Songs for All Souls resonates with an invitation to explore sacred space, offering moments of awe and wonder. Krapf’s poems become a source of solace, a conduit for unburdening sorrow, hurt, and even anger, fostering a profound sense of peace and joy through the act of prayer. Within the lyrical tapestry of this collection, readers are encouraged to perceive the world with fresh eyes, learning a new language for prayer that transcends the ordinary.
Krapf’s gift lies in the ability to guide readers through a spiritual awakening, where each poem serves as a beacon of light illuminating the path to understanding, connection, and the renewal of one’s spiritual language. Songs for All Souls becomes a sanctuary for the soul, inviting individuals to find solace and transcendence in the delicate interplay between the earthly and the divine.
Norbert Krapf’s Songs for All Souls offers us a Book of Prayer whereby we are able to enter “the garden as the veil between us and spirits stretches thin.” We enter that space of the Divine, gazing in wonder at the love with which our God embraces us and our loved ones. May we find peace and joy as we unburden our sorrow and hurt, even anger, when we pray and “see with the help of the light . . . with new eyes.” Norbert’s poems help us learn “a new language for prayer.”
Father Larry Richardt
Here Norbert Krapf gifts us with psalms for our time with a depth and clarity that touches the heart. These psalms sing with poignancy and simplicity and directness-just as do the original psalms of David. They speak with immediacy of every-day experiences we all can share in-celebrating the planting of tomatoes, lunching in cemeteries with the kids, listening to Divinity sing, observing that being interwoven means we are of one cloth. From “Garden Liturgies” to “Gods and Religion,” from grief to hope and back again, we are invited into deepened states of awareness and contemplation.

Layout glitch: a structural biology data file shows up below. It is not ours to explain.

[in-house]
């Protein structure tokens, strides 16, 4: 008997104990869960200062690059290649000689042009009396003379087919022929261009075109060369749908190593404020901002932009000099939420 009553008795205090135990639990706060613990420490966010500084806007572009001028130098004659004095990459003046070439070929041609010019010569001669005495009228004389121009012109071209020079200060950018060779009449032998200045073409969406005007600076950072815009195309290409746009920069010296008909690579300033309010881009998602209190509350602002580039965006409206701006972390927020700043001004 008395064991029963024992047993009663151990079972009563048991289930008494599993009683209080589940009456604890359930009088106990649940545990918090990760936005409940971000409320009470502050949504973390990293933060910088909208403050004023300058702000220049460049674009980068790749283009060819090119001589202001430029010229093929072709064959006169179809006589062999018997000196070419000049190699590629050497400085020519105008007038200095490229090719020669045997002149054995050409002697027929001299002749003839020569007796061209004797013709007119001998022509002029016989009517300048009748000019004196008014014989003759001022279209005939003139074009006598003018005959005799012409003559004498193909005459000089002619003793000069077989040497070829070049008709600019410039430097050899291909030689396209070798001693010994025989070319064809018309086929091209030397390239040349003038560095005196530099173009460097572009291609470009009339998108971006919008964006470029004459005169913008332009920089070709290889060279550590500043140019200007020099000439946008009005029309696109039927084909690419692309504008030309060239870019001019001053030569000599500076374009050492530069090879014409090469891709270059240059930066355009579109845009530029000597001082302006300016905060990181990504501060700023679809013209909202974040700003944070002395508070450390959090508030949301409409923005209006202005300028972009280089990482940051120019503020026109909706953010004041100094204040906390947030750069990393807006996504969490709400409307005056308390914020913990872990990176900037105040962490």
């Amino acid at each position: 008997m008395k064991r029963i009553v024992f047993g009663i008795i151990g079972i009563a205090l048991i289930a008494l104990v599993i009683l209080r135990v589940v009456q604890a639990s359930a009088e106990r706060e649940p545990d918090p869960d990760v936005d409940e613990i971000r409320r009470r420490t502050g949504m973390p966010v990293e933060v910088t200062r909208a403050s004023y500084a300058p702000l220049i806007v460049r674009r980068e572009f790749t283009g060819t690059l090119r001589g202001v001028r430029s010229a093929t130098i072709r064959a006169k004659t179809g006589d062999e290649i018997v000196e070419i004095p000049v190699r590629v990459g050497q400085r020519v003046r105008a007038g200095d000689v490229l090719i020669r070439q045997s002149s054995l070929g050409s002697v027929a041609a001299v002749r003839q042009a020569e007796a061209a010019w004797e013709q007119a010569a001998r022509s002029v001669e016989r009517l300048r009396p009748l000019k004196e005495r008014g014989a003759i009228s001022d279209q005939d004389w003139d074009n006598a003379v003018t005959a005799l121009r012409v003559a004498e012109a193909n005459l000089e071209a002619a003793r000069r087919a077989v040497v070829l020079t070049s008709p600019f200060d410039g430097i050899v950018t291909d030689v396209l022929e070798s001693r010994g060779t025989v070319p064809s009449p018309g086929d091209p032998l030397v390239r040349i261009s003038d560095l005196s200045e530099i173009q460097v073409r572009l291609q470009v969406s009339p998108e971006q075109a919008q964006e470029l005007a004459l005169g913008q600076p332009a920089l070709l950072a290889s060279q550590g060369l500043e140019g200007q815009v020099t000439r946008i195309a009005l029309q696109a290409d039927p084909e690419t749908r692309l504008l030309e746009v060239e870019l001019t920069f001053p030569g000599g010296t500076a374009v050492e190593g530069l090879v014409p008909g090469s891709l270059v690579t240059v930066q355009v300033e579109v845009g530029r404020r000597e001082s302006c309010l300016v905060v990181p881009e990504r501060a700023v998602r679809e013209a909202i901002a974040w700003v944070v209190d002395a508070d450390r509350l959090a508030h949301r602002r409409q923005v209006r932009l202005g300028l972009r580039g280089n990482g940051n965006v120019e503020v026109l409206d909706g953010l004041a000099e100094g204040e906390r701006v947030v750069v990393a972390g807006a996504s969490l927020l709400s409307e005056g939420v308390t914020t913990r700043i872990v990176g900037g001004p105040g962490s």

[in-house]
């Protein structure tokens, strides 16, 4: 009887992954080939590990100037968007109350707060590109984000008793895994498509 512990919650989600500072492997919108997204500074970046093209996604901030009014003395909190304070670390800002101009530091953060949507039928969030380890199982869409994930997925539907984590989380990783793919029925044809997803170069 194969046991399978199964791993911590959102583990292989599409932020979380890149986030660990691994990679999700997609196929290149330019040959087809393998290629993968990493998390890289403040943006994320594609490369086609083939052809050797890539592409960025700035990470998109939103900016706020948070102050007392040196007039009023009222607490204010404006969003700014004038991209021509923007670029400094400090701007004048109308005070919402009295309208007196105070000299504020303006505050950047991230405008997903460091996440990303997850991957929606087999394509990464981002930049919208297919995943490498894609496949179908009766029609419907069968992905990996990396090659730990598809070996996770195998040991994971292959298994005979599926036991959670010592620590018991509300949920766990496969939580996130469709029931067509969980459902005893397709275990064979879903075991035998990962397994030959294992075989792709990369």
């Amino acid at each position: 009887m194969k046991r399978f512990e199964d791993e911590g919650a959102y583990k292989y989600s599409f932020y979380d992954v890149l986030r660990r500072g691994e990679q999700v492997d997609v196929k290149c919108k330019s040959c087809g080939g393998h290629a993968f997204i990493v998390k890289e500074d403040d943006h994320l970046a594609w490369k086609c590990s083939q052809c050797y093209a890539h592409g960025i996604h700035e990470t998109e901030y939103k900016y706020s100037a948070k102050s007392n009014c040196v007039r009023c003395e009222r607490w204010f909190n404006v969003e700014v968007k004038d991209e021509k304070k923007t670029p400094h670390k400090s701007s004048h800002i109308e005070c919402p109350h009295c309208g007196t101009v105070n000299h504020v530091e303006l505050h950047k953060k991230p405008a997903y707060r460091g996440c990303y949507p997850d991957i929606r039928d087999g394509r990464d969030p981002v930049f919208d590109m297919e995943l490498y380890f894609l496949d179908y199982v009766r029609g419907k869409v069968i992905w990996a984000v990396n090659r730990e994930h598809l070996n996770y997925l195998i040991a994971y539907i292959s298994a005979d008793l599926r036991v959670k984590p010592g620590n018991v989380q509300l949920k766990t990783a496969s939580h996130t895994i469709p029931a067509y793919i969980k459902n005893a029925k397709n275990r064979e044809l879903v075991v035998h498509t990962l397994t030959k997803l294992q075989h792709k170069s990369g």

Matthew Fox, recipient of the Abbey Courage of Conscience Peace Award, author of Naming the Unnameable: 89 Wonderful and Useful Names for God
As the powerful opening poem indicates, these are poems about the search for communion-with the spirit world, with nature, with those we love in their present or eternal forms. Krapf takes us along as he searches for revelation in the quotidian, ultimately, and sometimes obliquely, seeking a communion with God. As you read them, these poems become “the kind of prayer that transforms us into flame.”
Sonia Gernes, poet, Professor Emerita of English at the University of Notre Dame
is a former Indiana Poet Laureate. He has a poem in stained glass at Indianapolis International Airport. He has received the Lucille Medwick Memorial Award from the Poetry Society of America, a Creative Renewal Fellowship from the Arts Council of Indianapolis, and a Glick Indiana Author Award. He performs poetry and blues with Indiana bluesman Gordon Bonham.